For a long time now many people have knit for children’s charities and hospitals. My Great Aunt Dorothy regularly took hand-knitted garments and blankets to her local children’s hospital unit where they are actually needed, used and loved by the staff and patients. She did this out of the goodness of her heart and wasn’t connected to any charity. Me, I’ve been crocheting hats for the Evelina London unit at St Thomas’s hospital who looked after our precious niece last year when she was born. Dressing her in regular (albeit mini) clothes was a huge milestone for her Mum whilst ensuring she stayed warm and cosy. Our niece also received knitted blankets and a beautiful stitched quilt which not only served a useful purpose, but added a more homely feeling to her station. It isn’t a campaign, I’m just doing it as a small token of my appreciation and in the hope that other families with newborns will appreciate these items as much as our niece and her family did.
You see, the thing is, you don’t have to be part of an expensive and overblown charity campaign to make contributions – it’s a revelation isn’t it!
If you want to knit for a charitable cause, do it under your own steam – make some preemie hats and blankets and drop them off at your local children’s hospital. Knit warm woollen hats, mittens or socks and send them to The Salvation Army or a homeless charity who distribute winter clothing for people on the streets. Crochet squares and stitch them together with your knitting group to send to an old persons home. Do something useful, beautiful and worthwhile with your precious crafting time and resources and remember just because people may be in need that doesn’t mean they lose their sense of taste, style or dignity – make something you yourself would wear or be happy to receive. That 500g ball of neon peach acrylic really isn’t calling out to be a handknitted adult onesie for a homeless person.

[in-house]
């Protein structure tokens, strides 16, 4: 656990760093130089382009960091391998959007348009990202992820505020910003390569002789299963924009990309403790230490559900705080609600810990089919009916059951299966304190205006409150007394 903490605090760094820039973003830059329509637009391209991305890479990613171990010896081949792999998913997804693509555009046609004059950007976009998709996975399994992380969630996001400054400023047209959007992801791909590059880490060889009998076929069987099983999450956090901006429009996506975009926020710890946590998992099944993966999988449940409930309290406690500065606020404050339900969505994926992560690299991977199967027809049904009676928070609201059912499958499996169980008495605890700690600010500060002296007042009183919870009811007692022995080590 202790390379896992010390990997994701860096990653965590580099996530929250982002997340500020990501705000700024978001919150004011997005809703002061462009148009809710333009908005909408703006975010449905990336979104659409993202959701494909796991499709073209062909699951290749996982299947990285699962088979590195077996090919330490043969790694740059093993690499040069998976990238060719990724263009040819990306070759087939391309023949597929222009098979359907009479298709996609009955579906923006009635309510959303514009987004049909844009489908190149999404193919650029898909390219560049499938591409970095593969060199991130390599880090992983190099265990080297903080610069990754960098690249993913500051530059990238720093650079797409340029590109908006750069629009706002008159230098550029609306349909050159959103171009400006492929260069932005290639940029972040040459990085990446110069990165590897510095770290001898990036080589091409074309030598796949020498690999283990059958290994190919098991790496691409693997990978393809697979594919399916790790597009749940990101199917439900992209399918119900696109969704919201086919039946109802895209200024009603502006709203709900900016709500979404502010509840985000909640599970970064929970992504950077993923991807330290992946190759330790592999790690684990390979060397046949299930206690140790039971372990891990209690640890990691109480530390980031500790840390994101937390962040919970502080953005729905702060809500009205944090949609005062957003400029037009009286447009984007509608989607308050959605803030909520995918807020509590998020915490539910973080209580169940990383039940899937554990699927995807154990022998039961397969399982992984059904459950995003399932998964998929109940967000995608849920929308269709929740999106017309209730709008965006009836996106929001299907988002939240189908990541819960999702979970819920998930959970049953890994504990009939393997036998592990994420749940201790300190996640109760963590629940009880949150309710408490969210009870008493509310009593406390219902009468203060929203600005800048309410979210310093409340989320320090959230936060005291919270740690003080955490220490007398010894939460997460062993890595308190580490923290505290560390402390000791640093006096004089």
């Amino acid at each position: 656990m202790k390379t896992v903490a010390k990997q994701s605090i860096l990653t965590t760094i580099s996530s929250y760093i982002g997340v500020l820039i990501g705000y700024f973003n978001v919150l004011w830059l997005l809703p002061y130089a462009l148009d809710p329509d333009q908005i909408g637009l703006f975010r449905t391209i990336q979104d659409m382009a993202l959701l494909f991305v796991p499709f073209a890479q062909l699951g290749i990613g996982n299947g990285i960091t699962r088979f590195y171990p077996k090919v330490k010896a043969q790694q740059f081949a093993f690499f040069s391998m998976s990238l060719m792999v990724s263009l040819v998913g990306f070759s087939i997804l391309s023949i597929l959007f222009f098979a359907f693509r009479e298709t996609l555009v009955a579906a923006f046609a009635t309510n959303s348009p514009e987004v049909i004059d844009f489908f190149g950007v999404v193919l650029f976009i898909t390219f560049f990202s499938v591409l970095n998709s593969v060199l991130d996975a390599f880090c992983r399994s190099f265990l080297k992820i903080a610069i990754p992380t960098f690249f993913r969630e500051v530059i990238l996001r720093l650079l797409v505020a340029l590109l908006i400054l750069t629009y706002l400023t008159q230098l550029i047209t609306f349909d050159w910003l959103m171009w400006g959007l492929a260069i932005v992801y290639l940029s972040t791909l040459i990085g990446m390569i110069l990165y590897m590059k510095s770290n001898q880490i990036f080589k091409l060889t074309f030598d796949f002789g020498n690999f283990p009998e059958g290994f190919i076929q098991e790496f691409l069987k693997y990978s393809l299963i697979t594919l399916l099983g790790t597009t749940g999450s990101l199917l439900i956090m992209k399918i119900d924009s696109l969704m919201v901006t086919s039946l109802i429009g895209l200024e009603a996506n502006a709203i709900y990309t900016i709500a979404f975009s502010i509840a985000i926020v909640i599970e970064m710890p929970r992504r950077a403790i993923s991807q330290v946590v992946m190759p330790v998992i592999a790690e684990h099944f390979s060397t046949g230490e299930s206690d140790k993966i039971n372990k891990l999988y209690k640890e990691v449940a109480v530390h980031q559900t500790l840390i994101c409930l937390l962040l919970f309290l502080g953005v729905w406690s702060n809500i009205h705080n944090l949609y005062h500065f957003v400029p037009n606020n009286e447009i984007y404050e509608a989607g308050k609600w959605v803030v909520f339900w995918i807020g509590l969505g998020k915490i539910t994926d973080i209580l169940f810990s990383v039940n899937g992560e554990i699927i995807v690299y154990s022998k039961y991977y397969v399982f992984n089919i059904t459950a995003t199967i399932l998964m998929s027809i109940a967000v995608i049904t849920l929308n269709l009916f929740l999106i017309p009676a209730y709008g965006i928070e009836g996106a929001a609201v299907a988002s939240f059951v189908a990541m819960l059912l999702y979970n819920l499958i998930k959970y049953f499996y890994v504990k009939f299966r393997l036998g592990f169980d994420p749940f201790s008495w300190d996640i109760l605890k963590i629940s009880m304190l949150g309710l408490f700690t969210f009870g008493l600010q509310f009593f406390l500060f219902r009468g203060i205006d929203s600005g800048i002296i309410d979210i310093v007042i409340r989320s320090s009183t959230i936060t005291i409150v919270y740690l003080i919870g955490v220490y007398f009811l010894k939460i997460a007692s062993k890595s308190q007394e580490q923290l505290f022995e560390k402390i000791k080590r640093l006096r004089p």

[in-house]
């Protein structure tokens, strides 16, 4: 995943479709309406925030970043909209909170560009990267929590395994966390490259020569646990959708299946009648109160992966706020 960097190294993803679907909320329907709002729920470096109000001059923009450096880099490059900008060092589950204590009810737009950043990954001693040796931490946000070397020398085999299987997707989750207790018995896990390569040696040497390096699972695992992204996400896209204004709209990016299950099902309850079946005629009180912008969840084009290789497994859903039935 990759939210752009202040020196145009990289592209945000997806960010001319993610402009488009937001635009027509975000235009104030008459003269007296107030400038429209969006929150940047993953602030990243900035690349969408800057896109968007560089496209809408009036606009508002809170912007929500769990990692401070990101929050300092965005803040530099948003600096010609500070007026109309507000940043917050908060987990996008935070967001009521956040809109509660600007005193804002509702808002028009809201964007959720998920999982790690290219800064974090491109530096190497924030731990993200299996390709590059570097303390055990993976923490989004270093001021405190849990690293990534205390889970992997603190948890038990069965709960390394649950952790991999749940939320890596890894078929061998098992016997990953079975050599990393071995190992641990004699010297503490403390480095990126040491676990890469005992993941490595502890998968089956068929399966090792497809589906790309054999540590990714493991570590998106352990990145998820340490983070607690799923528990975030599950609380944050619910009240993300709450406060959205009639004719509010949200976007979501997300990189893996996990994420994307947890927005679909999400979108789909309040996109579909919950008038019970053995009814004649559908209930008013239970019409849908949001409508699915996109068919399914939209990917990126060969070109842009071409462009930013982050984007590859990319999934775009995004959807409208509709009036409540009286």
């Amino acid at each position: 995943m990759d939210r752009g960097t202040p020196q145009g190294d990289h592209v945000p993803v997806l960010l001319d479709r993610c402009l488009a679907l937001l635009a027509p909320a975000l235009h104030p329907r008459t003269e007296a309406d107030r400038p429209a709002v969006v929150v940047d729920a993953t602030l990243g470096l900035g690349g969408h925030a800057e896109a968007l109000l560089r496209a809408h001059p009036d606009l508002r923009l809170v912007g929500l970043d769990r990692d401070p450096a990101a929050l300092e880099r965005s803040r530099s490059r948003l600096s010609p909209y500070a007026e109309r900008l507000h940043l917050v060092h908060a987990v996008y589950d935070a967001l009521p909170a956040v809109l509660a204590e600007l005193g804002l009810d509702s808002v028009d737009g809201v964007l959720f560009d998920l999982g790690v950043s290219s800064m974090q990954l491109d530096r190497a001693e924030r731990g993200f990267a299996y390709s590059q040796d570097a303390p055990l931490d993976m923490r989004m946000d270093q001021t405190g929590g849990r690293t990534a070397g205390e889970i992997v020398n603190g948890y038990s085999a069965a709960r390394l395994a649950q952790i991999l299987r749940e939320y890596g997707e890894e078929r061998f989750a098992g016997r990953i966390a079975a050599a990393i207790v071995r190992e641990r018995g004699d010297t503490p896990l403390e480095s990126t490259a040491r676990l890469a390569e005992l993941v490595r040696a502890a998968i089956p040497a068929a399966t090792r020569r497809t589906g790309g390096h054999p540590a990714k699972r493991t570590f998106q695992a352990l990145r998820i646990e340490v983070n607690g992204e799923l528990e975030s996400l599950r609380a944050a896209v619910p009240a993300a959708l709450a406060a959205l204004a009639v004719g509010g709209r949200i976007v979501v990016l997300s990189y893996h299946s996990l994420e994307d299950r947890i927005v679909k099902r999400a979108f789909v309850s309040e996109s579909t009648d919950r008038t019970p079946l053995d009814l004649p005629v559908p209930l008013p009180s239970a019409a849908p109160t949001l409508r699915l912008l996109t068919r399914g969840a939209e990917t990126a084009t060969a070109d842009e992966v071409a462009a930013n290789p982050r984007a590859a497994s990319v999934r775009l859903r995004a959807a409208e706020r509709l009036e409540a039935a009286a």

I’ve been involved in a number of charity campaigns and have blogged about them here, but I’m not sure how far my goodwill can stretch. Just because we knit for a hobby why does that automatically mean we want to knit something ghastly for charity? I very rarely do, instead I choose to make regular donations to a number of charities which support the arts in the hope it will support and inspire others to be creative. If you can’t afford to donate money directly to a charity you may have time you can donate – many charities would not be able to operate were it not for the volunteers who freely give-up their time to help.
Fundraisers such as p/hop, and other small projects set-up by knitters and crocheters, which provide a pattern in return for a donation to a specific charity make much more sense to me. They are an excellent way of raising funds which go directly to a specific cause whilst benefitting the crafter. Win, win. It would be great if the marketing and PR departments of charities were more thoughtful when dreaming up fundraising schemes. I suspect many of them are non-knitters are therefore unaware of how much time people put into these non-sensical objects.
There, I said it, finally got it all off my chest! Can we please stop the madness now?
I’m sure many of you have your own opinions and I’d love to hear them – maybe you would even like to blog them then link your blog post to my post here and maybe, just maybe, we can change the way charities think about using knitters and crocheters in the future. If you work for a charity running one of these campaigns or are actively involved in making for them I’d also love to hear from you too.